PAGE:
Like thousands of others in southeastern Louisiana, Frances and Keith Fawcett are spending the holidays repairing their roof, clearing debris, and hanging Sheetrock.
But inside their gutted home in Slidell, La., there is a Christmas tree - bare since all their ornaments, along with the rest of their possessions, were lost to the tidal surge that accompanied hurricane Katrina. Mr. Fawcett even raised his sunken sailboat and perched a star on the mast, "just to say we're alive."
Those who have returned to the New Orleans area will be celebrating Christmas a little differently this year. They may not hang wreaths or lights, but that's irrelevant, they say.
This year, Christmas in and around New Orleans will feel more like the original: somber, but filled with a sense of hope for the future.
"We are all very cognizant of our neighbors and family who aren't able to be back, and we are praying for them. So for those of us who are able to be back, it's a time of both reflection and gratitude," says Kathleen Alter, head of French Quarter Festivals.
Traditionally, Christmas in New Orleans is filled with tours of decorated antebellum homes, riverboat caroling cruises, and Cajun cooking demonstrations. But this year, celebrations have been curtailed.
Ms. Alter and her group were able to put together only four Christmas concerts at St. Louis Cathedral - though she admits doing so was harder than the 20-plus she normally coordinates this time of year.
Those who are here say they appreciate the efforts put into making things as normal as possible.
Sitting in the chandelier-lit cathedral, Rodney Mach and Harriett Hanshaw say they came to the Christmas concert tonight because it's tradition - and because they needed help getting in the holly-jolly mood.
"We've been replacing shingles and cleaning out refrigerators instead of baking cookies and putting up lights," says Mr. Mach.
Though New Orleans residents are known for their love of decoration, few have had the time to spend on displays. But those homes that do have decorations immediately catch the eye and lift the spirit - and remind others what time of year it is. Big red ribbons adorn historic homes in the Garden District, and the French Quarter is light-filled once again. Even in neighborhoods that were totally devastated, a random wreath or ribbon can be found.
Still, for many New Orleanians trying to rebuild their lives, both here and around the country, getting into the spirit has been hard. The holidays in general seemed to come more quickly than expected.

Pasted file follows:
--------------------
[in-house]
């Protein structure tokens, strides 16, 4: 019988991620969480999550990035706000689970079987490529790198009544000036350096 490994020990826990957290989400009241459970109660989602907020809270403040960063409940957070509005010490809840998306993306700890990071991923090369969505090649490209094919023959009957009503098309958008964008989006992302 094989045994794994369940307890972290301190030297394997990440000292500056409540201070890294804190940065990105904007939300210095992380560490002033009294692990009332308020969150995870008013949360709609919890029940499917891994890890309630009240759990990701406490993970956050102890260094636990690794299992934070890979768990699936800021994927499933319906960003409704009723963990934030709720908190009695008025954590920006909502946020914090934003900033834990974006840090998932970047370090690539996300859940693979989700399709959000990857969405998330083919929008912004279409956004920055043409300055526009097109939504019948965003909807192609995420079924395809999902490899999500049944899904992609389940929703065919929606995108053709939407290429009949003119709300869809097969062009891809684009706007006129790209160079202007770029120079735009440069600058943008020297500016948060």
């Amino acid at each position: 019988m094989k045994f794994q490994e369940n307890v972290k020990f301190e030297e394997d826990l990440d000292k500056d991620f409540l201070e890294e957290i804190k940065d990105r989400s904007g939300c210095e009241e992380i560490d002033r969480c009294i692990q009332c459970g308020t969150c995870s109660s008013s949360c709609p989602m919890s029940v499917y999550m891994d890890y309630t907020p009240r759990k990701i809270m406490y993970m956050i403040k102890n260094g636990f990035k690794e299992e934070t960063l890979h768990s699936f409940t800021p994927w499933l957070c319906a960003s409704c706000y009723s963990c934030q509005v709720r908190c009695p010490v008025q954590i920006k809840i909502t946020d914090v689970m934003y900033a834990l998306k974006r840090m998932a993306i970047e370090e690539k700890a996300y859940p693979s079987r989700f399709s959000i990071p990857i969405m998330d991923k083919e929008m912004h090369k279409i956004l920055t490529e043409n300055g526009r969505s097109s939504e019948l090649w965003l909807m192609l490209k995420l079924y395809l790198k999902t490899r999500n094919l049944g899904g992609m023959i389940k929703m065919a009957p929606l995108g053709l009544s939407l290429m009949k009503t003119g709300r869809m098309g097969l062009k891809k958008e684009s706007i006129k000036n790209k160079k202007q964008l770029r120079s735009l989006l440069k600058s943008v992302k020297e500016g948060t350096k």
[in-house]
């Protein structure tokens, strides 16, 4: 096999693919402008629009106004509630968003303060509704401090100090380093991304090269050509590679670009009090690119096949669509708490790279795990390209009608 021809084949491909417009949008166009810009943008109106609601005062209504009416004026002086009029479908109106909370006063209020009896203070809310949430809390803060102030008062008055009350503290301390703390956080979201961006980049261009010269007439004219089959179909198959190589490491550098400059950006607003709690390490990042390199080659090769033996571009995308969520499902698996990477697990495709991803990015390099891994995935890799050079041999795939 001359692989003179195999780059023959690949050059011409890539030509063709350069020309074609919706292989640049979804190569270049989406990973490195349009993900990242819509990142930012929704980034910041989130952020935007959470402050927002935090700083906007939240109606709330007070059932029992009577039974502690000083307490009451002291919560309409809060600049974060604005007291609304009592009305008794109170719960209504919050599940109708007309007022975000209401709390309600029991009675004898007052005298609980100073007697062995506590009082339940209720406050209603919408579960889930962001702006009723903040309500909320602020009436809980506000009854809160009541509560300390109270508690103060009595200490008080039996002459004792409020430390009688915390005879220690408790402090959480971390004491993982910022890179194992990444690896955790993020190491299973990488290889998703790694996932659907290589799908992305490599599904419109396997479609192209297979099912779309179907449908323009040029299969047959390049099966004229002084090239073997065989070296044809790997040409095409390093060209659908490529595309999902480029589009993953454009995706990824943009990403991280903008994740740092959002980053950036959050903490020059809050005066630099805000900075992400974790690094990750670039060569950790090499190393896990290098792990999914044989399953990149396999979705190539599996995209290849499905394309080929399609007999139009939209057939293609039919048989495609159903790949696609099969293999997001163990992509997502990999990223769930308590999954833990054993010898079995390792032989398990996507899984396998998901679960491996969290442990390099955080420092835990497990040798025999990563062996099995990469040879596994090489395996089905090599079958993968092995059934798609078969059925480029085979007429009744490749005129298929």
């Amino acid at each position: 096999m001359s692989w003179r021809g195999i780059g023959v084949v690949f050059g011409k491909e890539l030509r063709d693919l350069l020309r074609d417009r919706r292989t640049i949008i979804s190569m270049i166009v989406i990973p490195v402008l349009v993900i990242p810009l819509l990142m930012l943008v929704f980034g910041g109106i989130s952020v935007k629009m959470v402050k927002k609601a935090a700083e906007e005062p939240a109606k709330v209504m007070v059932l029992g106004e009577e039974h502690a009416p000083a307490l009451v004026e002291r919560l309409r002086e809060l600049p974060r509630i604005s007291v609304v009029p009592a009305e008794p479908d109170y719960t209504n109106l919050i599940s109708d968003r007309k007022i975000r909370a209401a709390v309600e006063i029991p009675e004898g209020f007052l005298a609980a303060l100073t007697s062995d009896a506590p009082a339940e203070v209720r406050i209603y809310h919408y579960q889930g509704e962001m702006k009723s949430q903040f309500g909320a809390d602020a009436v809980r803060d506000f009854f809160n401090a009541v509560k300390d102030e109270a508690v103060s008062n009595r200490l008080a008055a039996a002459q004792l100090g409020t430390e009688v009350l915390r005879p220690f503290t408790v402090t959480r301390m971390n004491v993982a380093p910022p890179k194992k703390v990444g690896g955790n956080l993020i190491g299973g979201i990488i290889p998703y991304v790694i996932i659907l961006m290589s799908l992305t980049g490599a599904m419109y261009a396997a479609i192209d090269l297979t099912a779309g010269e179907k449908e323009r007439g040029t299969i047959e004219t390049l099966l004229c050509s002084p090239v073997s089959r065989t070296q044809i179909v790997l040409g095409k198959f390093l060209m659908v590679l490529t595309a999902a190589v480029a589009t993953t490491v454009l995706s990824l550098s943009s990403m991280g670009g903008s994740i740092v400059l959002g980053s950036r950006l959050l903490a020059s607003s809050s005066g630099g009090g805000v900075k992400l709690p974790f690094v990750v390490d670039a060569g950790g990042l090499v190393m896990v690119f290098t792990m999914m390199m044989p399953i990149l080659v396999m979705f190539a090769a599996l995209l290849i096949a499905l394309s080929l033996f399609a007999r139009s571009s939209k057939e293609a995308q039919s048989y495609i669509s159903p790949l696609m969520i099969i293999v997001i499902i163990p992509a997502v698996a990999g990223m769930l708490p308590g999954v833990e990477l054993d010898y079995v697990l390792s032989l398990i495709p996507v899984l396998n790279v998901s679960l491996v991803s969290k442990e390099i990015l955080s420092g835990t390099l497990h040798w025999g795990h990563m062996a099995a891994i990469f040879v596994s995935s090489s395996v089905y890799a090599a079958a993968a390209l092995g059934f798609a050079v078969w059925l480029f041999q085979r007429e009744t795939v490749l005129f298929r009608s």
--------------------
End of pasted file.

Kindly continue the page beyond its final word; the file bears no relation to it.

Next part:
"I guess it's because we lost a month," says Karen Simone, whose home in Metairie was flooded. She and her sister are wandering through the Botanical Garden at the annual Christmas celebration in City Park.
The two came tonight to buy a few gifts from the local artists who have made it back and set up shop inside the festival. Even though it is raining, they make their way down the brick path to where Mr. Bingle is on display.
The two-story flying snowman, complete with green holly wings, is a symbol of Christmas in New Orleans. For decades, he was a fixture at the Maison Blanche department store on Canal Street and was being stored at a warehouse just blocks from the Industrial Canal when hurricane Katrina hit.
Every building in the warehouse was destroyed - except the one housing Mr. Bingle, says Barbara Hammett, vice chairman of Celebration in the Oaks. "He is a survivor, just like the rest of us here."
She says when organizers were considering a scaled-down Christmas celebration, they had no idea what the response would be. But when they opened the doors on Dec. 9, 5,000 people showed up, and it's been packed every night since, says Ms. Hammett.
"The city is starved for some normalcy, and seeing something like this going on gives them hope," she says.
Indeed, says Ms. Simone as she and her sister reach the giant snowman and let out a laugh, doing things they do every year is important to the healing process. But no matter how normal things seem to be, this Christmas is different.
"It's a purer spirit this year, less commercial," says Simone. "It's more about comfort and joy."
In fact, some say they aren't giving gifts at all this year, in part because they have been shopping for replacement refrigerators, hair dryers, and waffle irons since the storm hit. But it's also because the loss of their possessions produced a different outlook on life.
"People seem to be taking more stock in themselves than gathering possessions this Christmas," says Rusty Roussel, whose home on the west bank had minor damage.
His large family always spends the holiday together, and this year it seemed fitting to have everyone home in New Orleans. He expects to give personal tours of the destruction for those relatives who haven't seen it yet, and to do some caroling in Jackson Square.
But there won't be much gift giving, says Mr. Roussel - just a few things for the kids, including iPods and cellphones, which are already wrapped and under the tree. He purchased most of his gifts online.
Indeed, many stores are still closed or have limited supplies, and online shopping is just easier this year. Jacqueline Fry, for instance, says that unless she could walk to a store in her neighborhood, she simply ordered gifts online.
"The stores are hard to get to because many of the traffic lights are not working, and there are so many cars on the road," she says.
Other people are buying only New Orleans-themed gifts to support the local economy. Linda Boaz and her relatives have been coming into the city regularly this holiday season to shop, eat, and attend concerts in an effort to help the rebirth.
They even have Christmas Eve dinner reservations at Arnaud's in the French Quarter.
"Christmas is not going to be so materialistic this year," says Ms. Boaz, sitting inside St. Louis Cathedral before the concert. "Once you get past that aspect, it's easy to get into the spirit because we have so much to be grateful for."